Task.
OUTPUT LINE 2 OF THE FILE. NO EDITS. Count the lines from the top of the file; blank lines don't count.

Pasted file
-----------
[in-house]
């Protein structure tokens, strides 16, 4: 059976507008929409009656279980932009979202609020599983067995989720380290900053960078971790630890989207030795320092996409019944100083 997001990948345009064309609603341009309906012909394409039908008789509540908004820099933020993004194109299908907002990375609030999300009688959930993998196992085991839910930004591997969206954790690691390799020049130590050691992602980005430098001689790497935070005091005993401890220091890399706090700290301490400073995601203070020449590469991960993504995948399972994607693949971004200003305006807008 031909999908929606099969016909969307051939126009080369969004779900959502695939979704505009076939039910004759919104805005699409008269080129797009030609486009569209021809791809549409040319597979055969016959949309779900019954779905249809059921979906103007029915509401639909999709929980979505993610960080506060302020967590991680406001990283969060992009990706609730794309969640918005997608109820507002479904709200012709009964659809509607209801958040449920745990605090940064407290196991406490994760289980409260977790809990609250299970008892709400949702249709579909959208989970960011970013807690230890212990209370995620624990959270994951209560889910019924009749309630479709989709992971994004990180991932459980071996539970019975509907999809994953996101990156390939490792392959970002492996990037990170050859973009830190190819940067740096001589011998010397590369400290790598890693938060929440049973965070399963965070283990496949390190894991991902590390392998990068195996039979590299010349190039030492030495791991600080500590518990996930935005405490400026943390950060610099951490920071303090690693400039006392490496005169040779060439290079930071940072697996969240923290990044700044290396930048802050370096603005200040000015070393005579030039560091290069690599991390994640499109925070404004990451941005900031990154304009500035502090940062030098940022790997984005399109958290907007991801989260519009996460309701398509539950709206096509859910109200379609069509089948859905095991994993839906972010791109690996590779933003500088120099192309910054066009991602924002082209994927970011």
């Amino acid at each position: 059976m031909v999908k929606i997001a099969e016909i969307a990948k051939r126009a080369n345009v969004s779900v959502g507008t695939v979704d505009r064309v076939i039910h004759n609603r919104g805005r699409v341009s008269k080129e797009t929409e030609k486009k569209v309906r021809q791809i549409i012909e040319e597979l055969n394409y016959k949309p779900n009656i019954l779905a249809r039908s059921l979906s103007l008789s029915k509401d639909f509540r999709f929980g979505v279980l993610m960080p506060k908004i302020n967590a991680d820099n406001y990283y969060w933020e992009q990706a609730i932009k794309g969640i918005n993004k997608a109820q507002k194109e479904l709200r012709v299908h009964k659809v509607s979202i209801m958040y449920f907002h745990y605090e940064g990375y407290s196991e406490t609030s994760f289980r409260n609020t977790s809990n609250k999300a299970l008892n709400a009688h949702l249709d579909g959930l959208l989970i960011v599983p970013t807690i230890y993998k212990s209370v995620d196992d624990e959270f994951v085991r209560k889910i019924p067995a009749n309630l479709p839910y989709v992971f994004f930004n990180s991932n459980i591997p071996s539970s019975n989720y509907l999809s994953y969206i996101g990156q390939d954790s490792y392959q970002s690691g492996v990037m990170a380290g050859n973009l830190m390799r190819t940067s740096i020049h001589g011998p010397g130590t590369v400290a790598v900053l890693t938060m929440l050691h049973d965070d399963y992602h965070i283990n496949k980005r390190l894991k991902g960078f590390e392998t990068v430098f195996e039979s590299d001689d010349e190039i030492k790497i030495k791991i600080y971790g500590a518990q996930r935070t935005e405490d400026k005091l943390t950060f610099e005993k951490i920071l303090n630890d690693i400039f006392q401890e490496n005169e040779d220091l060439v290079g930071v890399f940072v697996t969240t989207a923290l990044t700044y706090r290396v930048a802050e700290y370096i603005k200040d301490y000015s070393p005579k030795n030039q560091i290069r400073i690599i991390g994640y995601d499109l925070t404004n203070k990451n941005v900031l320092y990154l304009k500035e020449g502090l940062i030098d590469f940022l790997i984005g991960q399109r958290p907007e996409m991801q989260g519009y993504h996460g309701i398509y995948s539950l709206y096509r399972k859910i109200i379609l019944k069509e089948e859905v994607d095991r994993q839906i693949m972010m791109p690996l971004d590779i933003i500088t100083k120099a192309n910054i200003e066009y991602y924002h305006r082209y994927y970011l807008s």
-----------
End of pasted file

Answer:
């Protein structure tokens, strides 16, 4: 059976507008929409009656279980932009979202609020599983067995989720380290900053960078971790630890989207030795320092996409019944100083 997001990948345009064309609603341009309906012909394409039908008789509540908004820099933020993004194109299908907002990375609030999300009688959930993998196992085991839910930004591997969206954790690691390799020049130590050691992602980005430098001689790497935070005091005993401890220091890399706090700290301490400073995601203070020449590469991960993504995948399972994607693949971004200003305006807008 031909999908929606099969016909969307051939126009080369969004779900959502695939979704505009076939039910004759919104805005699409008269080129797009030609486009569209021809791809549409040319597979055969016959949309779900019954779905249809059921979906103007029915509401639909999709929980979505993610960080506060302020967590991680406001990283969060992009990706609730794309969640918005997608109820507002479904709200012709009964659809509607209801958040449920745990605090940064407290196991406490994760289980409260977790809990609250299970008892709400949702249709579909959208989970960011970013807690230890212990209370995620624990959270994951209560889910019924009749309630479709989709992971994004990180991932459980071996539970019975509907999809994953996101990156390939490792392959970002492996990037990170050859973009830190190819940067740096001589011998010397590369400290790598890693938060929440049973965070399963965070283990496949390190894991991902590390392998990068195996039979590299010349190039030492030495791991600080500590518990996930935005405490400026943390950060610099951490920071303090690693400039006392490496005169040779060439290079930071940072697996969240923290990044700044290396930048802050370096603005200040000015070393005579030039560091290069690599991390994640499109925070404004990451941005900031990154304009500035502090940062030098940022790997984005399109958290907007991801989260519009996460309701398509539950709206096509859910109200379609069509089948859905095991994993839906972010791109690996590779933003500088120099192309910054066009991602924002082209994927970011």